Many of us cope with pain by hiding how we really feel. There are many reasons for stuffing our feelings - fear of rejection or ridicule, not wanting to be vulnerable to another, fear of misunderstanding, a desire to avoid confrontation, etc. We tend to bury what hurts us, and the emotions go underground, but like a leak in a water pipe in the ground, they can do much damage. We can even become passive-aggressive toward our spouse.
A passive-agressive person seeks to control others by various means: speaking cryptically in order to create a feeling of insecurity in others; feigning helplessness to control another; chronically being late and forgetting things in order to exert control or to punish; avoidance of intimacy as a means to act out anger; sulking.
Many people spend years repressing their true feelings, then cannot discern why they are so angry or feel such hurt. They have no idea how to resolve the conflict, but it must be dealt with in order that the marriage be healthy. Instead of being a healer in the marriage, the person who has stuffed his or her feelings becomes a wounder.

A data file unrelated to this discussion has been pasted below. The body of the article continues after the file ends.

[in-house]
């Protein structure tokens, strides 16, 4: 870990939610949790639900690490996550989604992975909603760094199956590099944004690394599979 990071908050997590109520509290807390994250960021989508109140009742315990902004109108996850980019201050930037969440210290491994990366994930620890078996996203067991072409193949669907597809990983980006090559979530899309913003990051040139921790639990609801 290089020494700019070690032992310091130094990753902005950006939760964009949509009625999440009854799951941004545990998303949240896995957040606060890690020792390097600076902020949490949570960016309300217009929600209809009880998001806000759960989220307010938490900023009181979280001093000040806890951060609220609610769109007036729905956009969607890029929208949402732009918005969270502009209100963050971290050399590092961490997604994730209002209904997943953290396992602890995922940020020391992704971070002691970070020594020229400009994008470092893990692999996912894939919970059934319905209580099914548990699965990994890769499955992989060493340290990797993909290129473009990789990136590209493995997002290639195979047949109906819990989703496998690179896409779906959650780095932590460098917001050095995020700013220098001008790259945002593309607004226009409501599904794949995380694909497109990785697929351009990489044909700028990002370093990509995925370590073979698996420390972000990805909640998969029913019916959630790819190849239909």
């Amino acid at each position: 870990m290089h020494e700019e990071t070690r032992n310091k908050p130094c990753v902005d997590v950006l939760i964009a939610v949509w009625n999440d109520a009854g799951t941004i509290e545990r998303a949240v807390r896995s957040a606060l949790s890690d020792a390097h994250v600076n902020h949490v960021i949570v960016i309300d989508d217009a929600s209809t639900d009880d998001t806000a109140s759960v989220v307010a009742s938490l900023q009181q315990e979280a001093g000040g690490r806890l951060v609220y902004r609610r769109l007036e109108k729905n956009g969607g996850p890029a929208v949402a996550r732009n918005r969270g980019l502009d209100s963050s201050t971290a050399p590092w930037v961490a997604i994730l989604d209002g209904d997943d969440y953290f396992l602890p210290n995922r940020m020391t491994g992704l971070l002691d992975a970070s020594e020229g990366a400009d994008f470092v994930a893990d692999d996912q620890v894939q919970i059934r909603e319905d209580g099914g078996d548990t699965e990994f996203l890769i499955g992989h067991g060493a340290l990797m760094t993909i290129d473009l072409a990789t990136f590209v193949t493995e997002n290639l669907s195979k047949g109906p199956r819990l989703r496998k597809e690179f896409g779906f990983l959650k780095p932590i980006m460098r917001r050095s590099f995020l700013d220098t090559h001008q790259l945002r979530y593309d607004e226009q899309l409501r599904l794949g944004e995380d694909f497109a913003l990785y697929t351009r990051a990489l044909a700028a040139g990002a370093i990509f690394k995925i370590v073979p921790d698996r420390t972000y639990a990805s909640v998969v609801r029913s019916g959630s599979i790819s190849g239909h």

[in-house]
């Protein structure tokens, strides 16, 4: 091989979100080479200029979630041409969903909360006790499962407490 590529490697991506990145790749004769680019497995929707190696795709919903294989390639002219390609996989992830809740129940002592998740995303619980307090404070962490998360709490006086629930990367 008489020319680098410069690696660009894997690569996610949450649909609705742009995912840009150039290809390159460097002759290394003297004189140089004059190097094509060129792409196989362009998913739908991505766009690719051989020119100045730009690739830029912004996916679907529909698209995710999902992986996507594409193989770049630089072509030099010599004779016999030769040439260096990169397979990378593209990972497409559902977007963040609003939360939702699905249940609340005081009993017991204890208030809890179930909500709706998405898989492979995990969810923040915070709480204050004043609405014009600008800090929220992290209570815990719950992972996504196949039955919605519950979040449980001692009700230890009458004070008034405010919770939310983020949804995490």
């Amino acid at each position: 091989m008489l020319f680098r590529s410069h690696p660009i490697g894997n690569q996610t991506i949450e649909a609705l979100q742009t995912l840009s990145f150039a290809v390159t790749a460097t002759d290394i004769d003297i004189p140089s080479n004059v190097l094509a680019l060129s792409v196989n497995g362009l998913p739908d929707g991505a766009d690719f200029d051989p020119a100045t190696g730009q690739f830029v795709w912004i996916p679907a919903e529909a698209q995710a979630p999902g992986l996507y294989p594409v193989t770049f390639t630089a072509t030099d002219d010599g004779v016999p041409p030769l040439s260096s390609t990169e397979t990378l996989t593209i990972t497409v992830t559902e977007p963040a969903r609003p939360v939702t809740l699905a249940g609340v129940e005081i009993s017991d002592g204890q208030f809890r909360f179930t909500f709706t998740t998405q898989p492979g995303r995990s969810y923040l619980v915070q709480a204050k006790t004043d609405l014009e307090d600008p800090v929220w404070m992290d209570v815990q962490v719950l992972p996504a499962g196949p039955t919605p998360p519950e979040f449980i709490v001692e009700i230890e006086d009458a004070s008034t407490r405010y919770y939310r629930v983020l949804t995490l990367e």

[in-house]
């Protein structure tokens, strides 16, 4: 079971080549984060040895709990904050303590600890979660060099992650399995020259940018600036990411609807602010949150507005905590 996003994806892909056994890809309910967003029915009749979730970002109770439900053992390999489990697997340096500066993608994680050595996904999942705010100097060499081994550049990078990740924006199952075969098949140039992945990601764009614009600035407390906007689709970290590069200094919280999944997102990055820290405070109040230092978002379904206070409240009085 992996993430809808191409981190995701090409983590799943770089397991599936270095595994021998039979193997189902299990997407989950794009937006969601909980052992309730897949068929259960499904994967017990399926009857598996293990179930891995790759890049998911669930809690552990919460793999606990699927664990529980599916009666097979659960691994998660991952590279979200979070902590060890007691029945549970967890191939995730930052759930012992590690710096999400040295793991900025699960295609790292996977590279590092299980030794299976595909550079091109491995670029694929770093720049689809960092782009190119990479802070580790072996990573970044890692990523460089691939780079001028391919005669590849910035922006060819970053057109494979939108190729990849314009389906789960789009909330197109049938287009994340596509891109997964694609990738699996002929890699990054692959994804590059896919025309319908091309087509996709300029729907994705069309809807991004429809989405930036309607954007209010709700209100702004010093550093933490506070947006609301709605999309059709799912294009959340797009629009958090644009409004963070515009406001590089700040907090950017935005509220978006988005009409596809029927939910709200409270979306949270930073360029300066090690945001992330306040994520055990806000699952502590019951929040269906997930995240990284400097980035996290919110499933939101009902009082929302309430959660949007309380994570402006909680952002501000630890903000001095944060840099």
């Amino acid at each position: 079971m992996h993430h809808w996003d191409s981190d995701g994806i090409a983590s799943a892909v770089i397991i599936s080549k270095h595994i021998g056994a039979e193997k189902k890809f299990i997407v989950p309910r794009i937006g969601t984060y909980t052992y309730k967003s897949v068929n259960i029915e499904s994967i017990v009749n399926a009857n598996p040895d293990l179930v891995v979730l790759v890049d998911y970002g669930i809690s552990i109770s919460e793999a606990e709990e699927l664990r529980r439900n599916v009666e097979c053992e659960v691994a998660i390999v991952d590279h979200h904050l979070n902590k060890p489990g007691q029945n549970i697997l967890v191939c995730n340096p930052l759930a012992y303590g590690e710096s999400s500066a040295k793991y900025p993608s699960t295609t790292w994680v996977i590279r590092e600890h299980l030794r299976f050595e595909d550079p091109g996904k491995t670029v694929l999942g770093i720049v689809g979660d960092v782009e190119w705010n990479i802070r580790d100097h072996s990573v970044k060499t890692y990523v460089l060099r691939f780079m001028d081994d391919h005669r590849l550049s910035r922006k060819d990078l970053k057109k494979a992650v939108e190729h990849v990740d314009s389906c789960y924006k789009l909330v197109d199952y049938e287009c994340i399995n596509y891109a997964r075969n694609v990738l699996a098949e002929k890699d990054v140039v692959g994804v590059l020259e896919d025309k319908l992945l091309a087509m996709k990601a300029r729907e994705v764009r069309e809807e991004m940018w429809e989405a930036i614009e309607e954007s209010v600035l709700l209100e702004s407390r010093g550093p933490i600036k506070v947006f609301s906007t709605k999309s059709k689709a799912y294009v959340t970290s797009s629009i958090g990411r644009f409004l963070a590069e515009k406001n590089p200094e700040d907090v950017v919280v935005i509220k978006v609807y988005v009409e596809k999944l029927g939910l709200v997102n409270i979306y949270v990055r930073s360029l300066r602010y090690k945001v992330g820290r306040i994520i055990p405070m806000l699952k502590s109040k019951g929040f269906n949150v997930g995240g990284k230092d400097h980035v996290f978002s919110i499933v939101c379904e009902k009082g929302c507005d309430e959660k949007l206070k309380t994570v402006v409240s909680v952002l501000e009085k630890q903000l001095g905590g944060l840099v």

Even though it seems easier to repress one's feelings, it is not the healthy, nor the right way to deal with pain. If you need help in dealing with repressed feelings, you may need a professional counselor. Consult your pastor to help you work through these issues or to refer you to a Christian counselor. It may be painful and it may be messy to work through the emotions, but your marriage will benefit greatly from it.